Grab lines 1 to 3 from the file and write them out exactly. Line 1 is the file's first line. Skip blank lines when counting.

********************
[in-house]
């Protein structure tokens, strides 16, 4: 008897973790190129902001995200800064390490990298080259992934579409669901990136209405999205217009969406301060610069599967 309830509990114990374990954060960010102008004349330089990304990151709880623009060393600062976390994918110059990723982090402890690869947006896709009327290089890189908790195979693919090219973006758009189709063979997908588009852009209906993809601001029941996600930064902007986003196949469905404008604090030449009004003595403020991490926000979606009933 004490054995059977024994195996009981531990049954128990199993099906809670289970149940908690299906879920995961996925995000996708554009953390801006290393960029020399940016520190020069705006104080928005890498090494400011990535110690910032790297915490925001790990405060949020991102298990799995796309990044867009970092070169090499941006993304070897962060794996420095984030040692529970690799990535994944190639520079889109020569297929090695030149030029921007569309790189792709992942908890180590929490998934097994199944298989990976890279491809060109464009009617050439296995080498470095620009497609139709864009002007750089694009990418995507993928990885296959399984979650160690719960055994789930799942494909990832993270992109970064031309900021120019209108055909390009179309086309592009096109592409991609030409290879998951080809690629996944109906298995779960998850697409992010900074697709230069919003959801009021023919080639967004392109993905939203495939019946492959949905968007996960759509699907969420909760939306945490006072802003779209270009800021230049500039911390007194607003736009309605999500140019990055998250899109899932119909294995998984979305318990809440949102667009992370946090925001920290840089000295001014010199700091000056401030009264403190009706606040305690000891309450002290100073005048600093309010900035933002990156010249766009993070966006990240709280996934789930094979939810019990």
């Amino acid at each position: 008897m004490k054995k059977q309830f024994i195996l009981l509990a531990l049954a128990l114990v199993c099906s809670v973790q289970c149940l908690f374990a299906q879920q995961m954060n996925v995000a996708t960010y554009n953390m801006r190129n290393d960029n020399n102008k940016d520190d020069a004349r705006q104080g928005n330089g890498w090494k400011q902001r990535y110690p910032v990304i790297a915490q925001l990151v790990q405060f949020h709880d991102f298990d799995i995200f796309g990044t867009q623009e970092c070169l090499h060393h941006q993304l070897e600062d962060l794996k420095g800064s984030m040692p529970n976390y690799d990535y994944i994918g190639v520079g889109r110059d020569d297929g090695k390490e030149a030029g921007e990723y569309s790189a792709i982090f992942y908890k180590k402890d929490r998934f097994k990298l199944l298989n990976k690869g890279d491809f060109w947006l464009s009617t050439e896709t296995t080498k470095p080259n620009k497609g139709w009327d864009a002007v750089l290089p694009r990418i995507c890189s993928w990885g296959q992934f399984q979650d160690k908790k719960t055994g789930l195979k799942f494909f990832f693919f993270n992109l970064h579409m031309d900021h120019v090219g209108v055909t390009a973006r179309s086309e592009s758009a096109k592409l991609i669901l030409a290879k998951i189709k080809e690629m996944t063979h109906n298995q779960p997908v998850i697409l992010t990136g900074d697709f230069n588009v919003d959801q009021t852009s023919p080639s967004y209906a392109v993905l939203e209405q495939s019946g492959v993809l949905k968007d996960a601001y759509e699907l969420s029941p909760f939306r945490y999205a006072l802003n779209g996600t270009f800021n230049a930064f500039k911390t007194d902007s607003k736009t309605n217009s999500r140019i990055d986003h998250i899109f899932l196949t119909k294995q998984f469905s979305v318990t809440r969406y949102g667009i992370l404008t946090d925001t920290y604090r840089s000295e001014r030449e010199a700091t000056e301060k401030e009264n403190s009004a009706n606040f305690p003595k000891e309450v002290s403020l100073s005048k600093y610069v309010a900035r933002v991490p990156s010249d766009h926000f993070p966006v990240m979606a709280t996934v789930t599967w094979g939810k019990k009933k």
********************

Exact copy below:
[in-house]
């Protein structure tokens, strides 16, 4: 008897973790190129902001995200800064390490990298080259992934579409669901990136209405999205217009969406301060610069599967 309830509990114990374990954060960010102008004349330089990304990151709880623009060393600062976390994918110059990723982090402890690869947006896709009327290089890189908790195979693919090219973006758009189709063979997908588009852009209906993809601001029941996600930064902007986003196949469905404008604090030449009004003595403020991490926000979606009933 004490054995059977024994195996009981531990049954128990199993099906809670289970149940908690299906879920995961996925995000996708554009953390801006290393960029020399940016520190020069705006104080928005890498090494400011990535110690910032790297915490925001790990405060949020991102298990799995796309990044867009970092070169090499941006993304070897962060794996420095984030040692529970690799990535994944190639520079889109020569297929090695030149030029921007569309790189792709992942908890180590929490998934097994199944298989990976890279491809060109464009009617050439296995080498470095620009497609139709864009002007750089694009990418995507993928990885296959399984979650160690719960055994789930799942494909990832993270992109970064031309900021120019209108055909390009179309086309592009096109592409991609030409290879998951080809690629996944109906298995779960998850697409992010900074697709230069919003959801009021023919080639967004392109993905939203495939019946492959949905968007996960759509699907969420909760939306945490006072802003779209270009800021230049500039911390007194607003736009309605999500140019990055998250899109899932119909294995998984979305318990809440949102667009992370946090925001920290840089000295001014010199700091000056401030009264403190009706606040305690000891309450002290100073005048600093309010900035933002990156010249766009993070966006990240709280996934789930094979939810019990």
């Amino acid at each position: 008897m004490k054995k059977q309830f024994i195996l009981l509990a531990l049954a128990l114990v199993c099906s809670v973790q289970c149940l908690f374990a299906q879920q995961m954060n996925v995000a996708t960010y554009n953390m801006r190129n290393d960029n020399n102008k940016d520190d020069a004349r705006q104080g928005n330089g890498w090494k400011q902001r990535y110690p910032v990304i790297a915490q925001l990151v790990q405060f949020h709880d991102f298990d799995i995200f796309g990044t867009q623009e970092c070169l090499h060393h941006q993304l070897e600062d962060l794996k420095g800064s984030m040692p529970n976390y690799d990535y994944i994918g190639v520079g889109r110059d020569d297929g090695k390490e030149a030029g921007e990723y569309s790189a792709i982090f992942y908890k180590k402890d929490r998934f097994k990298l199944l298989n990976k690869g890279d491809f060109w947006l464009s009617t050439e896709t296995t080498k470095p080259n620009k497609g139709w009327d864009a002007v750089l290089p694009r990418i995507c890189s993928w990885g296959q992934f399984q979650d160690k908790k719960t055994g789930l195979k799942f494909f990832f693919f993270n992109l970064h579409m031309d900021h120019v090219g209108v055909t390009a973006r179309s086309e592009s758009a096109k592409l991609i669901l030409a290879k998951i189709k080809e690629m996944t063979h109906n298995q779960p997908v998850i697409l992010t990136g900074d697709f230069n588009v919003d959801q009021t852009s023919p080639s967004y209906a392109v993905l939203e209405q495939s019946g492959v993809l949905k968007d996960a601001y759509e699907l969420s029941p909760f939306r945490y999205a006072l802003n779209g996600t270009f800021n230049a930064f500039k911390t007194d902007s607003k736009t309605n217009s999500r140019i990055d986003h998250i899109f899932l196949t119909k294995q998984f469905s979305v318990t809440r969406y949102g667009i992370l404008t946090d925001t920290y604090r840089s000295e001014r030449e010199a700091t000056e301060k401030e009264n403190s009004a009706n606040f305690p003595k000891e309450v002290s403020l100073s005048k600093y610069v309010a900035r933002v991490p990156s010249d766009h926000f993070p966006v990240m979606a709280t996934v789930t599967w094979g939810k019990k009933k």